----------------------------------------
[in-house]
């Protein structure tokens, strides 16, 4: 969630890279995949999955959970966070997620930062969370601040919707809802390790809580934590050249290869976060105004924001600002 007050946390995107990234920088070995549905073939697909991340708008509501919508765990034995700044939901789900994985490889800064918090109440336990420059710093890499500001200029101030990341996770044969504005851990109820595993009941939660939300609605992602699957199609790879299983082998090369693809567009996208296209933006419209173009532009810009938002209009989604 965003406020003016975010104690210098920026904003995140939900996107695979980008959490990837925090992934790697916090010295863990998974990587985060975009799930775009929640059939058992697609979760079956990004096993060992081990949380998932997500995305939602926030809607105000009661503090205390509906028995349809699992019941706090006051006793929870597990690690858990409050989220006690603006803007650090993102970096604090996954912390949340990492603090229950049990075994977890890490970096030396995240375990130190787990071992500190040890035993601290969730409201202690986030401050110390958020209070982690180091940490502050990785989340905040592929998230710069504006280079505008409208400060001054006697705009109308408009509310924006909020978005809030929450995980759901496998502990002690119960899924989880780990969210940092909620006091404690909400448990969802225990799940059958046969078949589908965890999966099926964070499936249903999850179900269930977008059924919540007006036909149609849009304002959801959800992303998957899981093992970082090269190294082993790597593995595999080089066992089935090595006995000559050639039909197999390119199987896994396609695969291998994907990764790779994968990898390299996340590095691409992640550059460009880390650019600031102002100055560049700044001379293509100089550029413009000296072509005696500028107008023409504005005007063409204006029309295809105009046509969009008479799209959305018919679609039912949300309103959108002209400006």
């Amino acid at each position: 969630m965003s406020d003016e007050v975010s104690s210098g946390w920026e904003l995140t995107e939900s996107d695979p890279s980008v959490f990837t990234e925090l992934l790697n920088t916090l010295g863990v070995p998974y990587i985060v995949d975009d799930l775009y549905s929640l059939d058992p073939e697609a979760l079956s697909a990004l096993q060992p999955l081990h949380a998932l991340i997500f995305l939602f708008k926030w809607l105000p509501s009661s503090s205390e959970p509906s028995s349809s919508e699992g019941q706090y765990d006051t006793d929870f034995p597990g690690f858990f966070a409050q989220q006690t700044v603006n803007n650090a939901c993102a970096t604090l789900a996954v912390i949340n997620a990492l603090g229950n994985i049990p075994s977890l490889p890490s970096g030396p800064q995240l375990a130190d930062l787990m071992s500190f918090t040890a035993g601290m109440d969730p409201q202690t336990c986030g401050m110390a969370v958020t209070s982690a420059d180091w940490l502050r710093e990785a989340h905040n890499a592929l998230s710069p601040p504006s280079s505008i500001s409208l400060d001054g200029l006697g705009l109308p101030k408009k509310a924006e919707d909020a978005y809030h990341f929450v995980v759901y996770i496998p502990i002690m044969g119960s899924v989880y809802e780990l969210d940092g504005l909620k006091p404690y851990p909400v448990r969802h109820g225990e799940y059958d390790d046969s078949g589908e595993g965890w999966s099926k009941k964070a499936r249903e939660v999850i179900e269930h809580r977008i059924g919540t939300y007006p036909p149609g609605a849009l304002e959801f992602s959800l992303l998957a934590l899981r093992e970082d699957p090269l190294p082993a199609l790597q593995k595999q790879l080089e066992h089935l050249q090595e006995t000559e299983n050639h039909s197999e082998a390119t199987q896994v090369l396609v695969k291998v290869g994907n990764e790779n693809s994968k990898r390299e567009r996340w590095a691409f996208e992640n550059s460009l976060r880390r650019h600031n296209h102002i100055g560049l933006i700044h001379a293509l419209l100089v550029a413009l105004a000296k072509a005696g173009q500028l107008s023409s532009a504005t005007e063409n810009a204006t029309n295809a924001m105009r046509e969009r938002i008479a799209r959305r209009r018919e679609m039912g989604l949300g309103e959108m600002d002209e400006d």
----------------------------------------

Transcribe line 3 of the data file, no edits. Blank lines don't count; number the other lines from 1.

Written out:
């Amino acid at each position: 969630m965003s406020d003016e007050v975010s104690s210098g946390w920026e904003l995140t995107e939900s996107d695979p890279s980008v959490f990837t990234e925090l992934l790697n920088t916090l010295g863990v070995p998974y990587i985060v995949d975009d799930l775009y549905s929640l059939d058992p073939e697609a979760l079956s697909a990004l096993q060992p999955l081990h949380a998932l991340i997500f995305l939602f708008k926030w809607l105000p509501s009661s503090s205390e959970p509906s028995s349809s919508e699992g019941q706090y765990d006051t006793d929870f034995p597990g690690f858990f966070a409050q989220q006690t700044v603006n803007n650090a939901c993102a970096t604090l789900a996954v912390i949340n997620a990492l603090g229950n994985i049990p075994s977890l490889p890490s970096g030396p800064q995240l375990a130190d930062l787990m071992s500190f918090t040890a035993g601290m109440d969730p409201q202690t336990c986030g401050m110390a969370v958020t209070s982690a420059d180091w940490l502050r710093e990785a989340h905040n890499a592929l998230s710069p601040p504006s280079s505008i500001s409208l400060d001054g200029l006697g705009l109308p101030k408009k509310a924006e919707d909020a978005y809030h990341f929450v995980v759901y996770i496998p502990i002690m044969g119960s899924v989880y809802e780990l969210d940092g504005l909620k006091p404690y851990p909400v448990r969802h109820g225990e799940y059958d390790d046969s078949g589908e595993g965890w999966s099926k009941k964070a499936r249903e939660v999850i179900e269930h809580r977008i059924g919540t939300y007006p036909p149609g609605a849009l304002e959801f992602s959800l992303l998957a934590l899981r093992e970082d699957p090269l190294p082993a199609l790597q593995k595999q790879l080089e066992h089935l050249q090595e006995t000559e299983n050639h039909s197999e082998a390119t199987q896994v090369l396609v695969k291998v290869g994907n990764e790779n693809s994968k990898r390299e567009r996340w590095a691409f996208e992640n550059s460009l976060r880390r650019h600031n296209h102002i100055g560049l933006i700044h001379a293509l419209l100089v550029a413009l105004a000296k072509a005696g173009q500028l107008s023409s532009a504005t005007e063409n810009a204006t029309n295809a924001m105009r046509e969009r938002i008479a799209r959305r209009r018919e679609m039912g989604l949300g309103e959108m600002d002209e400006d």